I was really disappointed in the History Channel during my insomnia. I feel like they should be airing stock footage of blenders being manufactured during the wee hours, so some other Modern Marvel.
I was prescribed Ambien. I was told by those who had taken it before to get completely ready for bed, swallow the pill, and immediately jump in bed before I'm rendered unconscious. I did. I lay perfectly still, and started to feel the drug go to work. I felt like it was dragging my brain down. Down down down. Down toward sleepyland. Still moving down. Still have the feeling of my brain being pulled into the sleep abyss. Still trying not to move. still waiting to be unconscious. How long have I been being pulled down? I don't feel that pulled anymore. If I open my eyes it means the drug won't work and I'm screwed. But I have to move my body now it's been like this forever. Whoops, it's been an hour. I feel normal again. Very awake. Goddamnit.
The doctor said we could try Lunesta - it worked a little differently so maybe it would do the trick. The same thing happened. Bonus: it's not a generic drug yet, so Kim got to pay $100 or so at the pharmacy.
I've been asking around and I haven't found anyone else who has defeated Ambien and/or Lunesta.
* * *
Aside from one really good cry, not many tears. I did have several start-to-tear-up moments that did not materialize to full crying. Those episodes were triggered by:
The Jayhawks - "Smile"
Frightened Rabbit - "Foot Shooter"
The New Pornographers - "Go Places"
Benji Hughes - "Country Love"
The Antlers - "Putting the Dog to Sleep"
The opening minute of the Pod F. Tompkast (as previously documented)
The performances of Christian Bale and Mark Wahlberg in "The Fighter"
Johnny Giavotella's family's reaction to his first major league home run
The "How I Met Your Mother" episode where they attend Marshall's dad's funeral
* * *
Chemo can cause peripheral neuropathy, or numbness in fingers and toes. Currently I have slight numbness in my fingers. I don't notice it much, but two days ago I was opening a bottle of medicine and got the lid off no prob but I couldn't pull the paper safety film thingy off. "Oh, so this is what it feels like to be one hundred years old," I thought.
* * *
I was mailed approximately forty cards in the few weeks the word got out about the cancer. My coworkers cooked me food and delivered it to my house, and some of them pooled some money and bought me an iPad. They bought me an iPad for my cancer. This gift was roughly four times as expensive as what the same group contributed for my wedding present. I took it back and used the cash to purchase most of my new Panasonic Viera plasma HD television.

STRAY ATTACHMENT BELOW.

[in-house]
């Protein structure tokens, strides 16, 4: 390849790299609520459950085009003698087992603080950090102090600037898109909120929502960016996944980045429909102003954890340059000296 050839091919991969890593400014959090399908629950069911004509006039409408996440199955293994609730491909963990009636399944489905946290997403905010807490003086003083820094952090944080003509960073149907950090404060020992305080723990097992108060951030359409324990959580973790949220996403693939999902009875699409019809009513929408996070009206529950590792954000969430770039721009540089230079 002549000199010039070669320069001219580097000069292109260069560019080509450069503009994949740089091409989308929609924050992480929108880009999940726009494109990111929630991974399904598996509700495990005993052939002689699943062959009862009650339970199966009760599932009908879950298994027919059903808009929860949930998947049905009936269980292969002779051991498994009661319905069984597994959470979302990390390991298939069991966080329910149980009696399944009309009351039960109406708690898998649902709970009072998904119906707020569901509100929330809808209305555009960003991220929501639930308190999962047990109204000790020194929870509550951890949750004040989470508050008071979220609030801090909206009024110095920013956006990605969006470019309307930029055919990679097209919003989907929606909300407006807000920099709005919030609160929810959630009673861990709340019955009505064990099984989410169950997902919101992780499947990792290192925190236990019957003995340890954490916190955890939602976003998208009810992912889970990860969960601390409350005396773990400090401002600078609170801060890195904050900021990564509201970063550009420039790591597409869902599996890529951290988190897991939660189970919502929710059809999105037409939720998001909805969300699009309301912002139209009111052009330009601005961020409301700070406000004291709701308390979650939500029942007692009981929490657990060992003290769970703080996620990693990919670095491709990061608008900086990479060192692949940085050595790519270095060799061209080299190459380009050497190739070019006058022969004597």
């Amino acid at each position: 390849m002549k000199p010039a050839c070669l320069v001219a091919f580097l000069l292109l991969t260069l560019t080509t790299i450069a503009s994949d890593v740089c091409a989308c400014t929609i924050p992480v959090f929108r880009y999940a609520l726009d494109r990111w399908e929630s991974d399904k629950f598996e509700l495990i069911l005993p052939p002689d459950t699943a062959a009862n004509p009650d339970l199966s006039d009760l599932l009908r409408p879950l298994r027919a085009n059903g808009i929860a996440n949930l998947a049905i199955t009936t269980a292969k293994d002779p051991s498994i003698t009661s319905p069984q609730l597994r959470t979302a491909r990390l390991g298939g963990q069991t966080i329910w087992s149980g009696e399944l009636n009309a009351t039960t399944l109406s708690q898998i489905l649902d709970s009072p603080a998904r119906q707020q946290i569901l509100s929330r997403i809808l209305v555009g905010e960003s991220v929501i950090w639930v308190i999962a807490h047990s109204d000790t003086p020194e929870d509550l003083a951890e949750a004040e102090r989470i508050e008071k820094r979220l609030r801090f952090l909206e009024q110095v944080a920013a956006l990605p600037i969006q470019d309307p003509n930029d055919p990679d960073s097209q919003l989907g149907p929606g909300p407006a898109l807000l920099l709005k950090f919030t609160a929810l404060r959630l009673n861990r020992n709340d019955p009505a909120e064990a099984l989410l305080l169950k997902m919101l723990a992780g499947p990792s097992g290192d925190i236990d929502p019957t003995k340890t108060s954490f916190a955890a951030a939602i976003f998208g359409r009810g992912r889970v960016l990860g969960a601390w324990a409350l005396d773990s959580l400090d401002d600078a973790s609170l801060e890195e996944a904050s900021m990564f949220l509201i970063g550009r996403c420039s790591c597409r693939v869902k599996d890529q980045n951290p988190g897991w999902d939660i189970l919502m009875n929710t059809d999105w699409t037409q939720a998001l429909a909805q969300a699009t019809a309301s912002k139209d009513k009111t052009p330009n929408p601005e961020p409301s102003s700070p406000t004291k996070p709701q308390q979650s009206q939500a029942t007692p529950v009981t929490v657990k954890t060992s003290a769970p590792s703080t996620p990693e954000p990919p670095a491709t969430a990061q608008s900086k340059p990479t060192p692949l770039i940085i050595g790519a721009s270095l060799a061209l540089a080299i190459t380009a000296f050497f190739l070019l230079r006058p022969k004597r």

People have been super nice to me, and looking back I try to remember when I did similar nice things, but I think I've just been the guy that calls people and talks to them.
* * *
When I'm crashing from the steroids, sometimes I notice I can't speak as quickly as usual. I'll be thinking of a word, and find it, and the process to move it from brain to mouth takes twice as long as usual. There's something called "chemo brain" that people talk about and maybe this is what it feels like. I hate it. I always thought that I would hate living somewhere I had to speak a foreign language, because even if I learned to speak that language I fear I wouldn't learn to be quick and witty in that tongue.
* * *
You would think that losing your hair would make it easier to pull the glasses off your head, but no. The bare scalp has more friction than hair. Lame.
* * *
For the past four weeks or so the only way to sleep well is on my couch, on my right side so there is pressure on my right leg and foot to keep them from tingling or spasming too much. I like my couch - sometimes I'd sleep on it for funsizies back in my single years - but it is a big official bummer to say goodnight to my wife and walk away from our bed and down the stairs to the couch.
And while I'm no longer having insomnia, I'm not getting great sleep. I get a solid seven hours, I think. I can't remember the last time I slept in. I'm really looking forward to staying unconscious for an obscene amount of hours someday soon.
* * *
I was looking forward to this "50/50" movie where Joseph Gordon-Levitt gets cancer and pals around with Seth Rogen, but then I got cancer and now I don't have hair and now I don't want to be the cancer guy watching the cancer movie. "Hey look this subject matter speaks to that hairless man," theatergoers would think and probably say out loud during the entire running time of the feature film.